Demand for Interroll “Rollers” and “Drives” techno­ logies improved particularly well in this region. As in the past years, China was Interroll’s most important market in the region and posted further growth as well as good order intake. Business in South Korea was boosted by the large order mentioned above. Additional positive impetus came from Thailand and justified the creation there of a new Regional Centre of Excellence. This region is increasingly benefiting from the globalisation of the Interroll Group and the establishment of local production facilities. The successful integration of the Chinese Regional Centres of Excellence in Suzhou and Shenzhen into the Group’s production network continued to generate consistently positive synergy effects during the 2018 financial year, as well, thanks to improved local technical expertise and greater proximity to customers.

A Modular Conveyor Platform connected to a Spiral Lift attracts attention at the CeMAT Asia.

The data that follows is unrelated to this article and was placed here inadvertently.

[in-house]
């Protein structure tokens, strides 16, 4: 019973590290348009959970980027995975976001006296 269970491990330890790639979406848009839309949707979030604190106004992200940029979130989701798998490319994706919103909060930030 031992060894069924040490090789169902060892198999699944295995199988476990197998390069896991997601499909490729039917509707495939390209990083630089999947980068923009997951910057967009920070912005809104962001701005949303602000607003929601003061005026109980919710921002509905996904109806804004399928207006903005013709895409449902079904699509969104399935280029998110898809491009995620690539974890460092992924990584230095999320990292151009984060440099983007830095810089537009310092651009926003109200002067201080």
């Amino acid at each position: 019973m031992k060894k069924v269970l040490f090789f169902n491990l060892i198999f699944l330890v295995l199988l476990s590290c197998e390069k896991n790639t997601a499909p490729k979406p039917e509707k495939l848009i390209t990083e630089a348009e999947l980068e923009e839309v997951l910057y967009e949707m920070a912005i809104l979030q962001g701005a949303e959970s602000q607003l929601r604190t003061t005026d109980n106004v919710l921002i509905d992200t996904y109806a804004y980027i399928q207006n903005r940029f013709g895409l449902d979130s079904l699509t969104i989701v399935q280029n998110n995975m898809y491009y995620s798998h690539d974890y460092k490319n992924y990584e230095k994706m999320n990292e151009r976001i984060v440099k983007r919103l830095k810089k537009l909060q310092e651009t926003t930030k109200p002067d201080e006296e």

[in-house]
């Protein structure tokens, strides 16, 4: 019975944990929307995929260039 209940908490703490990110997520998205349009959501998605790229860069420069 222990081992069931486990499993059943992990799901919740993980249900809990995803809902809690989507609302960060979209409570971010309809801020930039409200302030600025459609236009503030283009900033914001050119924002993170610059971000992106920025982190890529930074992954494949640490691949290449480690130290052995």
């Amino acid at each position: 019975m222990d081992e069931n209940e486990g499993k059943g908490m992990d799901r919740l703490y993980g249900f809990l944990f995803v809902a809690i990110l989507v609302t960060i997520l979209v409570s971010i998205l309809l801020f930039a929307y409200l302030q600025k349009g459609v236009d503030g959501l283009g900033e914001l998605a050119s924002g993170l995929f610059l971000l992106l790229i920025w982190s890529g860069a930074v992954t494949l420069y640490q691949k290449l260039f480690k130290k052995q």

INTERVIEW RICHARD KEELY

20

Richard Keely, Executive Vice President Americas at Interroll.

“WE’VE ONLY JUST BEGUN” A conversation with Richard Keely, Executive Vice President Americas at Interroll on the road to success ahead.

What was your favourite development or highlight at Interroll Americas in 2018? Richard Keely: I am very proud to say that all com­ panies in the Ameri­cas grew and improved their result. It shows what an excellent team of people we have in the region. The Sorter business more than doubled in 2018. We supply a high-quality solution that is very reliable, cost effective, and easy to maintain. This provides the end users with an uptime that is second to none. ­Performance-wise we have been able to consistently reduce the number of mis-sorts, enabling our customers to improve their results. Last but not least, our Sales and Production teams worked together as one team that is focused on the challenge. What is the outlook for the Americas region? We go into 2019 with a strong order backlog. We continue to see an increase in automation. In the US for example, low unemployment figures are accelerating


INTERVIEW RICHARD KEELY

21

“ We continue to see an increase in automation. In the US for example, low unemployment figures are accelerating this development, at the same time consumer confidence remains high.”